<img src="@image.Path" alt="@image.AltText" 
         width="@image.Width" ...>

<p> ... </p>
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This one is better if we want to keep our conditional HTML inline with the rest of our markup and have traditional looking Razor code.

Another technique is to use the Partial Tag Helper and pass the Maybe<T> type to it, handling the conditional rendering and unwrapping logic outside of our primary View:

@model SectionViewModel

<p> ... </p>

<partial name="_Image" model="Model.Image" />

<p> ... </p>
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All three are perfectly valid choices and each one has pros and cons, so pick the one that fits your use-case!

๐Ÿคฏ Conclusion!!

We finally maybe'd... I mean made it ๐Ÿ˜…!

Reviewing our previous two attempts at modeling missing data (null reference types, and the Null Object Pattern), we saw how they can be helpful but both either fail to model accurately or are painful to work with.

Null reference types impose a null check every time we want to access some potentially null data, which breaks the logic and flow our of code ๐Ÿ˜‘.

The Null Object Pattern alleviates us from having to make those checks, but requires enhancing, potentially many, models with properties that express their 'is this model's data missing?' nature. This puts a burden on developers and clutters up our model types ๐Ÿ˜–.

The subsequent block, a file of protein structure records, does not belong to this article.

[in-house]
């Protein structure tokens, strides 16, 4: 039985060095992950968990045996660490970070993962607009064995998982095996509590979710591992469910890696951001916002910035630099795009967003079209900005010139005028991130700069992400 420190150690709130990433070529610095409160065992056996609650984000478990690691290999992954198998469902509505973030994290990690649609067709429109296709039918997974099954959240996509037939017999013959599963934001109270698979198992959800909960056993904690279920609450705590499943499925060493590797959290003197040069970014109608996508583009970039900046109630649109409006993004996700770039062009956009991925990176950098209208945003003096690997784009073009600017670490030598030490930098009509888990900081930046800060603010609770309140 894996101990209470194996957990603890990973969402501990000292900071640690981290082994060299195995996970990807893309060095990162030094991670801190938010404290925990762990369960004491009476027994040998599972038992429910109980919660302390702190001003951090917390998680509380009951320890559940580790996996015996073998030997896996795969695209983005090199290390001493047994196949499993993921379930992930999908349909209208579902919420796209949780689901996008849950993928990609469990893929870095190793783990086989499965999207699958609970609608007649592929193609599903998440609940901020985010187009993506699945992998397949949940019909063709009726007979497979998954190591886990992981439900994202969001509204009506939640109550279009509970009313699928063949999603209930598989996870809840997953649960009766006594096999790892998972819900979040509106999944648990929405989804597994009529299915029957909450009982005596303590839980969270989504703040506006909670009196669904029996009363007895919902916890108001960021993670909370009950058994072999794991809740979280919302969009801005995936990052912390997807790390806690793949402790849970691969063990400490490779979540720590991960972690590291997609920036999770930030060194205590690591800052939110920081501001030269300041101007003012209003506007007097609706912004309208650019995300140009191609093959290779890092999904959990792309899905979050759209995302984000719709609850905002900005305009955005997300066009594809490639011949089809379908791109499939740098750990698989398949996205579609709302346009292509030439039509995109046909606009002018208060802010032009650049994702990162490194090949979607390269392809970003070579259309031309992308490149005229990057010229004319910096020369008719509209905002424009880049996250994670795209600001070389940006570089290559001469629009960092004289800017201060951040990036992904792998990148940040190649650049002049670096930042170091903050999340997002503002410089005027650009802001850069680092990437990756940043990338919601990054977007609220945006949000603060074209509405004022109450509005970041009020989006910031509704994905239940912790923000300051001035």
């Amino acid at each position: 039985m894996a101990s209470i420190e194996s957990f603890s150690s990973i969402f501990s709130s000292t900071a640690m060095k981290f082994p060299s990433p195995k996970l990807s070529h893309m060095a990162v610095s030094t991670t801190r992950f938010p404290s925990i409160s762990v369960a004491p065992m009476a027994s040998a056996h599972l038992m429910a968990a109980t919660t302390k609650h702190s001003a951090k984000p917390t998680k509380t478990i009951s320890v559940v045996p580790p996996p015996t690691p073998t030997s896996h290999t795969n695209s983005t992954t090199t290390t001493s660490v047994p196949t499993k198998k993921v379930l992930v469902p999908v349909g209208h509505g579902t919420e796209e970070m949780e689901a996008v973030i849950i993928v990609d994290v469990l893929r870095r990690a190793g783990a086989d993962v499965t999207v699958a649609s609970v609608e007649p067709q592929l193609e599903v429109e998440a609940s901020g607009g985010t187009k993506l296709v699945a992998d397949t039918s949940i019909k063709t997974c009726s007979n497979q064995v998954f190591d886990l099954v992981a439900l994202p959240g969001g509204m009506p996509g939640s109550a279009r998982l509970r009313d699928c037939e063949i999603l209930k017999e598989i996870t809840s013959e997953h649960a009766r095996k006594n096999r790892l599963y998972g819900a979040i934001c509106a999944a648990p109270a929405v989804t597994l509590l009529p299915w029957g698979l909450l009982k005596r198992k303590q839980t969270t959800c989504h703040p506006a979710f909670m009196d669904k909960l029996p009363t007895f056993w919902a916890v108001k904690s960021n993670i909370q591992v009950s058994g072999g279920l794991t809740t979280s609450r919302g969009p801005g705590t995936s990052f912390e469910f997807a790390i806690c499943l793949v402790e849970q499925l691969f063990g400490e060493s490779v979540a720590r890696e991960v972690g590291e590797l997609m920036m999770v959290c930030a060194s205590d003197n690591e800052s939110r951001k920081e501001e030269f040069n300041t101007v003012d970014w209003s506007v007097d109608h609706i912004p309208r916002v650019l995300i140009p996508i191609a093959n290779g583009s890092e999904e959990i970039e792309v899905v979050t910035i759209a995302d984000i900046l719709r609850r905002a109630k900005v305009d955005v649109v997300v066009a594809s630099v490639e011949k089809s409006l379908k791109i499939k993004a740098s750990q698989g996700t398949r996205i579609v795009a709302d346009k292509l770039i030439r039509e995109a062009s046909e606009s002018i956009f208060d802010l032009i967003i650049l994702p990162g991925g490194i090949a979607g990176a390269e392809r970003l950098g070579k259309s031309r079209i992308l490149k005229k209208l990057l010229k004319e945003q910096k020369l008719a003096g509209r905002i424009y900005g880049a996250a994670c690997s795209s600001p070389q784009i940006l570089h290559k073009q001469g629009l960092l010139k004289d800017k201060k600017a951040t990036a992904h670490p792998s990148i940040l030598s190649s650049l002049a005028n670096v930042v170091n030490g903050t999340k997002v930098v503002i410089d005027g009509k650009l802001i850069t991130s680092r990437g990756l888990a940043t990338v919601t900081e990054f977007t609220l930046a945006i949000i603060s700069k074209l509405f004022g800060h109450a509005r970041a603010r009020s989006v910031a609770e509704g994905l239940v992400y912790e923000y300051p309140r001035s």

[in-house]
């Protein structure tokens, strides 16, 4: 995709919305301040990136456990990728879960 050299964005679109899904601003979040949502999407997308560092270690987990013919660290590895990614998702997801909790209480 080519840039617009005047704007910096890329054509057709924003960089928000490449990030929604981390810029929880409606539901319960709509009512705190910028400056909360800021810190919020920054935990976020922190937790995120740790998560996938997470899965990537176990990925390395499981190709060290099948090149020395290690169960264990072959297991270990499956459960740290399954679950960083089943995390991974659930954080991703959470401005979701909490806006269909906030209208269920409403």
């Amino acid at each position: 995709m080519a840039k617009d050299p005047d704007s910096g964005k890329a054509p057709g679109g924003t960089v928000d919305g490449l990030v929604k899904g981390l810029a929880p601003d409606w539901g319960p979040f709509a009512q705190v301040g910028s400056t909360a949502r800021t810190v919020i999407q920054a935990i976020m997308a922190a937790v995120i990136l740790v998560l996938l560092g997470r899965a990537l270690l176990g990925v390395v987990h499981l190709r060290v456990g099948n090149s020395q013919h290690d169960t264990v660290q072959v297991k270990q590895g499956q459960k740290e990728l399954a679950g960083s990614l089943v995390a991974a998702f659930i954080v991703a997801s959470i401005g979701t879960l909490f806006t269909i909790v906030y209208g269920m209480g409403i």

Monads might seem like a scary ๐Ÿ‘ป functional programming concept at first, but they're actually pretty simple!

The Maybe Monad combines both techniques from our previous approaches into a single container type that lets us operate on our data without having to know whether or not it's missing ๐Ÿ˜„.

By putting all the state that keeps track of whether or not a value exists, in the Maybe<T>, we are able to keep our model types simple. Also, by being able to transform and access data independent of whether or not its there, we code that is clearer and reads more like a series of instructions without numerous checks.

The Maybe type is most effective in our apps when we leverage it to the fullest, letting it flow through our data access, business logic, and presentation code. Once we get to the Razor View we have several options available for rendering that data.

Of the three options I've covered in these posts, which do you use to model missing data in your Kentico Xperience applications?

Do you have any other approaches you recommend?

Let us know in the comments below ๐Ÿ˜€.


As always, thanks for reading ๐Ÿ™!


Photo by Jordan Madrid on Unsplash